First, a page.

Colony-forming cell








Embryonic day


Epidermal growth factor


Epithelial cell adhesion molecule


Fibroblast growth factor


Mammary repopulating unit


Mucin 1


The mouse mammary gland undergoes extensive cellular remodeling and changes in morphology throughout life starting from the first emergence of placodes in the embryonic surface ectoderm. Reciprocal interactions between the developing mammary epithelial cells and the underlying mesenchyme are thought to regulate the production of diverse cell types and their organization into a primordial gland via multiple signaling factors including fibroblast growth factors (FGF), Wnts and others [1]. After birth the gland grows isometrically until the onset of puberty when ovarian and pituitary hormones initiate dynamic changes that continue until a complete gland structure is attained in early adulthood [2]. Subsequent fluctuations in the size and composition of the gland are driven hormonally by the estrous cycle, pregnancy, and the onset and cessation of lactation [3, 4], as well as by additional, poorly understood aging-associated mechanisms [5].

Histological studies of the normal adult mammary gland have led to its description as a bi-layered structure consisting of an inner layer of “luminal” cells, and an outer layer of “basal” cells encased by a laminin- and collagen-rich basement membrane [3]. The luminal compartment consists of different subsets of estrogen receptor-positive and -negative progenitors and cells that secrete milk in response to hormonal stimuli [6, 7]. The functionally distinct basal layer contains myoepithelial cells with contractile properties, and most of the cells with demonstrable stem cell activity. These are termed mammary repopulating units (MRUs) based on their ability as single cells to regenerate complete bi-layered gland structures containing both myoepithelial and luminal elements [8, 9]. Basal cells are also thought to play important roles in maintaining tissue integrity and in controlling ductal growth and differentiation [10].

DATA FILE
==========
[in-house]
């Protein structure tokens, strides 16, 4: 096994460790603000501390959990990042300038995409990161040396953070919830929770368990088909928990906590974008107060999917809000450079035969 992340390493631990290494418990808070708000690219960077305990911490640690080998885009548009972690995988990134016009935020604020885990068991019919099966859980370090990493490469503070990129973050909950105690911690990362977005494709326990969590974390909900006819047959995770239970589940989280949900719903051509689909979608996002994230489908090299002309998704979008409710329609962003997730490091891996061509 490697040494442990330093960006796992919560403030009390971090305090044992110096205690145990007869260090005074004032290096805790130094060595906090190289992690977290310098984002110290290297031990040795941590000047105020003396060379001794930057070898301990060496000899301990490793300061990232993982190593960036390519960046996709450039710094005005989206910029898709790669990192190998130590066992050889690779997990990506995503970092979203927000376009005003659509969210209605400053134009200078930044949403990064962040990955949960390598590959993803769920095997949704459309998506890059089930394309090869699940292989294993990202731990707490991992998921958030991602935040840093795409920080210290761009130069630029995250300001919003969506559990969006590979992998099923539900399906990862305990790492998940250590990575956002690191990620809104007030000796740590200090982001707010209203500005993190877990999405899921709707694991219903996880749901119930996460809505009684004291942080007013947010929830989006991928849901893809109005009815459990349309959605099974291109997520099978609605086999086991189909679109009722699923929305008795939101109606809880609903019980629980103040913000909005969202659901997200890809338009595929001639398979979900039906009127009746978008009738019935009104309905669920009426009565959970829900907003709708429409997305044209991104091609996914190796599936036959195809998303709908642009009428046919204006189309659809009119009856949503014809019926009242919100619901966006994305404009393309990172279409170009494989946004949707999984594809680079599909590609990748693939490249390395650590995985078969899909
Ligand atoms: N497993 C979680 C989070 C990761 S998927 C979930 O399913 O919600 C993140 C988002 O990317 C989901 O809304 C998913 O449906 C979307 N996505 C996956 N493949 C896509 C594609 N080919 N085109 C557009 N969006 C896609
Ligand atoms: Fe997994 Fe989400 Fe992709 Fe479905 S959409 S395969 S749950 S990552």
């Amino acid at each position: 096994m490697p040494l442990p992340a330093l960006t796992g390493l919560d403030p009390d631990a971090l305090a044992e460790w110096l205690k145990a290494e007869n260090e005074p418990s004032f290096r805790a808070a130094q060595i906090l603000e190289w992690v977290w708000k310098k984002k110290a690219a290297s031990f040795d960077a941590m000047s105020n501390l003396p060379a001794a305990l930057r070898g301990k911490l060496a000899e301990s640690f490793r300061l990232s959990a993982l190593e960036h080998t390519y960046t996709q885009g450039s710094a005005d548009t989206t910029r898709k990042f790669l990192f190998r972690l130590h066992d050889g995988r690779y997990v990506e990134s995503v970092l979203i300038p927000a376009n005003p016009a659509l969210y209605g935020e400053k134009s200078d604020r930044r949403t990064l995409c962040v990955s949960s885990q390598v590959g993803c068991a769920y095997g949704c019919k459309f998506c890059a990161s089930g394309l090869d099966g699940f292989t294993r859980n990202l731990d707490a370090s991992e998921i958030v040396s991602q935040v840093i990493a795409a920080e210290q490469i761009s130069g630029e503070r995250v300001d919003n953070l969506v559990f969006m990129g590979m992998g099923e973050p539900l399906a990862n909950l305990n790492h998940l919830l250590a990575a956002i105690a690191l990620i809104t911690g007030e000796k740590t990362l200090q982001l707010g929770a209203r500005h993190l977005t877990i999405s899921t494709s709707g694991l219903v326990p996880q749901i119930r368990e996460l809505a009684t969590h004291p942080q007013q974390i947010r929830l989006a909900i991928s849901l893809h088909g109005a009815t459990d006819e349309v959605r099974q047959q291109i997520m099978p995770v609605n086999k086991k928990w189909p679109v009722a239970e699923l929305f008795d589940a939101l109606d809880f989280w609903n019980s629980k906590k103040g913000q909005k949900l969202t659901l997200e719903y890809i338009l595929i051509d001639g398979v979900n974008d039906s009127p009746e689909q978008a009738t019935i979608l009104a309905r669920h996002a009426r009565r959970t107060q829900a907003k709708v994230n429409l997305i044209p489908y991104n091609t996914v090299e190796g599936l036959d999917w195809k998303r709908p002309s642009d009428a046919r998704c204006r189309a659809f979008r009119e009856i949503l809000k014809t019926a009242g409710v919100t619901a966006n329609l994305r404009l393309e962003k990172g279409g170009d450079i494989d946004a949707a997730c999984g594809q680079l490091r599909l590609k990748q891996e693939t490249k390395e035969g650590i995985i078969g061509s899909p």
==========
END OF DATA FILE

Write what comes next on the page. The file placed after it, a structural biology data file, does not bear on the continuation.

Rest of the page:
Luminal and basal cells of the adult mammary epithelium are distinguished from one another not only by their different locations in the gland, but also by their differential and variable expression of several proteins. In both mouse and humans cytokeratins (CKs) 8, 18 and 19, MUC1 and prominin-1 (CD133) are markers of luminal cells [11], although CK8/18 expression decreases during lactation [12]. Similarly, CK14, a prominent basal cell marker, is expressed in some luminal cells from birth until puberty [12, 13]. Other basal cell markers include CK5, CD10, THY-1 (CD90) and p63 [11].